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Underground Gibraltar

23 July 2019

The Mediterranean in the summer instantly conjures images of sparkling blue sea, bright skies and glorious sunshine. But there is much more to Gibraltar than first meets the eye – seaside restaurants, family-friendly beaches, duty-free shopping and luxurious marinas. And to take a break from the heat of the summer, a tour of underground Gibraltar is fascinating and adds an unusual dimension to a visit to the world’s most iconic Rock.

A historic city with a strategic position overlooking the Strait where the Mediterranean Sea meets the Atlantic Ocean, Gibraltar has been a military fortification for centuries, certainly since the Moorish conquests of Andalucía in 711 AD and possibly in earlier times, as recently-found Roman remains may eventually testify.  A steep mount with spectacular views across the flat Campo de Gibraltar to the north, and across the sea to Africa to the south, Gibraltar was almost impregnable for centuries.

But the military occupiers of Gibraltar quickly discovered that the Rock is largely limestone and the way that this was formed over the millennia resulted in a type of rock that was suitable for reasonably stable engineering. After the capture of Gibraltar in 1704, the British Army developed a set of defences throughout the Rock which included the building of a tunnel and cave network.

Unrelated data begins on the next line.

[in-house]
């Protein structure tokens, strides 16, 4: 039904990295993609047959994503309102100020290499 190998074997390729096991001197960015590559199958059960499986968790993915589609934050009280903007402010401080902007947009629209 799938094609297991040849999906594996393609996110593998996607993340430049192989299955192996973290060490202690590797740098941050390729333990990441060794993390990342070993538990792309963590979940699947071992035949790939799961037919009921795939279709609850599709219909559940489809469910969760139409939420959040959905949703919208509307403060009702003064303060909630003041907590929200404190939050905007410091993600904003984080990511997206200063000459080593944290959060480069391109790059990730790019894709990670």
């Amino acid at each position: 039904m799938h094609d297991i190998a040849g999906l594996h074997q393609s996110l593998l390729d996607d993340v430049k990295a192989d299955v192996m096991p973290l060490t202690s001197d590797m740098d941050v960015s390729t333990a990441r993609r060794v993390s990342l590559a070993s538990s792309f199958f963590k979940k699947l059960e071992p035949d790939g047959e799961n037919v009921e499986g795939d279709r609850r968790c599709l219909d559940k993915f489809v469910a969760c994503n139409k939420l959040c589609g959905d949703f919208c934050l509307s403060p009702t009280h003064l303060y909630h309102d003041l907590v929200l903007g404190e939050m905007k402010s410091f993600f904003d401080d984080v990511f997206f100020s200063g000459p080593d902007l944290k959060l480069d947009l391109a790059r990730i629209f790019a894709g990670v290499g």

The Great Siege Tunnels are open to visitors and are often included in the many popular taxi tours that visitors to the Rock enjoy.  These are a complex labyrinth  of tunnels criss-crossing the Rock that are still considered one of the most impressive man-made defence systems ever built.

During the Second World War, Gibraltar was once again under threat. Its strategic position was closely eyed by Franco, the fascist dictator in Spain, and by Hitler. Gibraltar’s system of tunnels was expanded in order to provide storage space, a hospital and safety for the military and civilian personnel that were based on the Rock during the War, contributing to the Allied victory.

Tours of the Great Siege Tunnels and World War II Tunnels are informative and enlightening, a fascinating exploration of Gibraltar’s vital role in major world conflicts. But there is still more that Underground Gibraltar has to offer tourists.

Gibraltar has some magnificent natural caves that are well worth visiting during an Upper Rock Tour. The foremost of these is St Michael’s Cave, a stunning cave with spectacular formations of stalagmites and stalactites. There is a lower part to this cave, an extraordinarily beautiful cavern with several chambers and a lake. Access to this is by organised tours only and requires a degree of climbing and scrambling.

And, of course, there is the Gorham Cave Complex, part of Gibraltar’s World Heritage Site and the caves where some of the world’s earliest Neanderthal remains have been found. These caves remain of archaeological importance and tours to the complex also have to be arranged in advance.

We all love the sunshine of a Mediterranean summer, not least in Gibraltar, where we tend to flock to the beaches and enjoy dining by the sea. But now and again, the cool and mystery offered by Underground Gibraltar is irresistible. A day spent touring the tunnels and caves is utterly rewarding and, if orchestrated with the help of a private tour, there is always time to watch the sun set while enjoying a glass of wine at a marina–side restaurant.

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